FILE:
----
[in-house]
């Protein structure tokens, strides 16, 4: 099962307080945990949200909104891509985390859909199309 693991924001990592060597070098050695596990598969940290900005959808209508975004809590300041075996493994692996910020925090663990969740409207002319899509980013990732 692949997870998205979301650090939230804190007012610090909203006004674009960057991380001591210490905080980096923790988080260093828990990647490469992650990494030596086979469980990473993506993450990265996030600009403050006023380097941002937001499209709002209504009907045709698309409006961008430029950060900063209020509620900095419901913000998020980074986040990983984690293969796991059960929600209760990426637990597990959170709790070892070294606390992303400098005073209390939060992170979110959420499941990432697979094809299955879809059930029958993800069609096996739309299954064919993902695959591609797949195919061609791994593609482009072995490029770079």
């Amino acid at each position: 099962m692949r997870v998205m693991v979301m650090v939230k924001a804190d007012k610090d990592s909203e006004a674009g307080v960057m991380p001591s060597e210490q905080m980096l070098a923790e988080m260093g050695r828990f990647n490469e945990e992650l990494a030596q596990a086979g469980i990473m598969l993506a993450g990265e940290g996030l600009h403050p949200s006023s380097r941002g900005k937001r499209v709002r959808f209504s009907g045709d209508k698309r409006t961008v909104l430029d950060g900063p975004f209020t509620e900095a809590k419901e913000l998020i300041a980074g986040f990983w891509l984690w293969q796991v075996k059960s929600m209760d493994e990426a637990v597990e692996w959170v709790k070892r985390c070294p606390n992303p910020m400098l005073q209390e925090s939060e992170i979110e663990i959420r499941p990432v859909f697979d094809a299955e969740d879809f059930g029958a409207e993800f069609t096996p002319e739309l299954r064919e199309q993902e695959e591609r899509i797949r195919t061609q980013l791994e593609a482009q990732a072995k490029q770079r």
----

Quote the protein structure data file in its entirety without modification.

[in-house]
């Protein structure tokens, strides 16, 4: 099962307080945990949200909104891509985390859909199309 693991924001990592060597070098050695596990598969940290900005959808209508975004809590300041075996493994692996910020925090663990969740409207002319899509980013990732 692949997870998205979301650090939230804190007012610090909203006004674009960057991380001591210490905080980096923790988080260093828990990647490469992650990494030596086979469980990473993506993450990265996030600009403050006023380097941002937001499209709002209504009907045709698309409006961008430029950060900063209020509620900095419901913000998020980074986040990983984690293969796991059960929600209760990426637990597990959170709790070892070294606390992303400098005073209390939060992170979110959420499941990432697979094809299955879809059930029958993800069609096996739309299954064919993902695959591609797949195919061609791994593609482009072995490029770079």
């Amino acid at each position: 099962m692949r997870v998205m693991v979301m650090v939230k924001a804190d007012k610090d990592s909203e006004a674009g307080v960057m991380p001591s060597e210490q905080m980096l070098a923790e988080m260093g050695r828990f990647n490469e945990e992650l990494a030596q596990a086979g469980i990473m598969l993506a993450g990265e940290g996030l600009h403050p949200s006023s380097r941002g900005k937001r499209v709002r959808f209504s009907g045709d209508k698309r409006t961008v909104l430029d950060g900063p975004f209020t509620e900095a809590k419901e913000l998020i300041a980074g986040f990983w891509l984690w293969q796991v075996k059960s929600m209760d493994e990426a637990v597990e692996w959170v709790k070892r985390c070294p606390n992303p910020m400098l005073q209390e925090s939060e992170i979110e663990i959420r499941p990432v859909f697979d094809a299955e969740d879809f059930g029958a409207e993800f069609t096996p002319e739309l299954r064919e199309q993902e695959e591609r899509i797949r195919t061609q980013l791994e593609a482009q990732a072995k490029q770079r």